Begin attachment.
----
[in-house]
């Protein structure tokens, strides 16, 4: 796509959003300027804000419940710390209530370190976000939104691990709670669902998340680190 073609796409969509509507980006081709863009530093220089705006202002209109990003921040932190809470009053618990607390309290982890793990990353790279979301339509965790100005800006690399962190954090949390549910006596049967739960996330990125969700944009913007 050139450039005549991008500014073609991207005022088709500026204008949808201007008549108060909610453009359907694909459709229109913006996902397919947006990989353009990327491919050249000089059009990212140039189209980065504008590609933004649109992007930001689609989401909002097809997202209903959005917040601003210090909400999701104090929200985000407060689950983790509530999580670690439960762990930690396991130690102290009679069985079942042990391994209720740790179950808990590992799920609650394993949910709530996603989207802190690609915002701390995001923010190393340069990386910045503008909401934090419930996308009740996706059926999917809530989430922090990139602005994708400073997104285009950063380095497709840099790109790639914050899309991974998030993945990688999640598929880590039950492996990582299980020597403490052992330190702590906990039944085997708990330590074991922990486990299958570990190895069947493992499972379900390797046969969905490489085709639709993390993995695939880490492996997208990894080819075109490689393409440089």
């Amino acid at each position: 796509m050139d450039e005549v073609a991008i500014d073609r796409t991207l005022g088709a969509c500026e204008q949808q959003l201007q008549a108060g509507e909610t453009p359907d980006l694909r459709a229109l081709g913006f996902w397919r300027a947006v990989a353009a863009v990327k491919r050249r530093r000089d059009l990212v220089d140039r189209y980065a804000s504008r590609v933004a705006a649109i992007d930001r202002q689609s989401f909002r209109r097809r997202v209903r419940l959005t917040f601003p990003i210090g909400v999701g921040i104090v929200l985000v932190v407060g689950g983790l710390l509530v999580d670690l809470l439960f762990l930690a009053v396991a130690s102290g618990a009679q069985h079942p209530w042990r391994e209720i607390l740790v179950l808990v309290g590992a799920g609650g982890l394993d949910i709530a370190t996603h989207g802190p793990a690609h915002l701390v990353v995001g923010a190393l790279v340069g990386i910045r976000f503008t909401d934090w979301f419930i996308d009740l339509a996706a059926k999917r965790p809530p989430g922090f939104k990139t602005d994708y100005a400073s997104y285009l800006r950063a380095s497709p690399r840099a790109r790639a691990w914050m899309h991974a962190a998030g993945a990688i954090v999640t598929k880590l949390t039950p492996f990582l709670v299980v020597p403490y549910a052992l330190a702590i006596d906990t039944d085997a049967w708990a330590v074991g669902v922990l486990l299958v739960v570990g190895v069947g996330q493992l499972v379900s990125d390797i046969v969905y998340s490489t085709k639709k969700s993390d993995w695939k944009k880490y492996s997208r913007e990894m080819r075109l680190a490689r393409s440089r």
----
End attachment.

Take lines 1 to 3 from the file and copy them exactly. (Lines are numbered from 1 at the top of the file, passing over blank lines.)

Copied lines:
[in-house]
């Protein structure tokens, strides 16, 4: 796509959003300027804000419940710390209530370190976000939104691990709670669902998340680190 073609796409969509509507980006081709863009530093220089705006202002209109990003921040932190809470009053618990607390309290982890793990990353790279979301339509965790100005800006690399962190954090949390549910006596049967739960996330990125969700944009913007 050139450039005549991008500014073609991207005022088709500026204008949808201007008549108060909610453009359907694909459709229109913006996902397919947006990989353009990327491919050249000089059009990212140039189209980065504008590609933004649109992007930001689609989401909002097809997202209903959005917040601003210090909400999701104090929200985000407060689950983790509530999580670690439960762990930690396991130690102290009679069985079942042990391994209720740790179950808990590992799920609650394993949910709530996603989207802190690609915002701390995001923010190393340069990386910045503008909401934090419930996308009740996706059926999917809530989430922090990139602005994708400073997104285009950063380095497709840099790109790639914050899309991974998030993945990688999640598929880590039950492996990582299980020597403490052992330190702590906990039944085997708990330590074991922990486990299958570990190895069947493992499972379900390797046969969905490489085709639709993390993995695939880490492996997208990894080819075109490689393409440089």
């Amino acid at each position: 796509m050139d450039e005549v073609a991008i500014d073609r796409t991207l005022g088709a969509c500026e204008q949808q959003l201007q008549a108060g509507e909610t453009p359907d980006l694909r459709a229109l081709g913006f996902w397919r300027a947006v990989a353009a863009v990327k491919r050249r530093r000089d059009l990212v220089d140039r189209y980065a804000s504008r590609v933004a705006a649109i992007d930001r202002q689609s989401f909002r209109r097809r997202v209903r419940l959005t917040f601003p990003i210090g909400v999701g921040i104090v929200l985000v932190v407060g689950g983790l710390l509530v999580d670690l809470l439960f762990l930690a009053v396991a130690s102290g618990a009679q069985h079942p209530w042990r391994e209720i607390l740790v179950l808990v309290g590992a799920g609650g982890l394993d949910i709530a370190t996603h989207g802190p793990a690609h915002l701390v990353v995001g923010a190393l790279v340069g990386i910045r976000f503008t909401d934090w979301f419930i996308d009740l339509a996706a059926k999917r965790p809530p989430g922090f939104k990139t602005d994708y100005a400073s997104y285009l800006r950063a380095s497709p690399r840099a790109r790639a691990w914050m899309h991974a962190a998030g993945a990688i954090v999640t598929k880590l949390t039950p492996f990582l709670v299980v020597p403490y549910a052992l330190a702590i006596d906990t039944d085997a049967w708990a330590v074991g669902v922990l486990l299958v739960v570990g190895v069947g996330q493992l499972v379900s990125d390797i046969v969905y998340s490489t085709k639709k969700s993390d993995w695939k944009k880490y492996s997208r913007e990894m080819r075109l680190a490689r393409s440089r």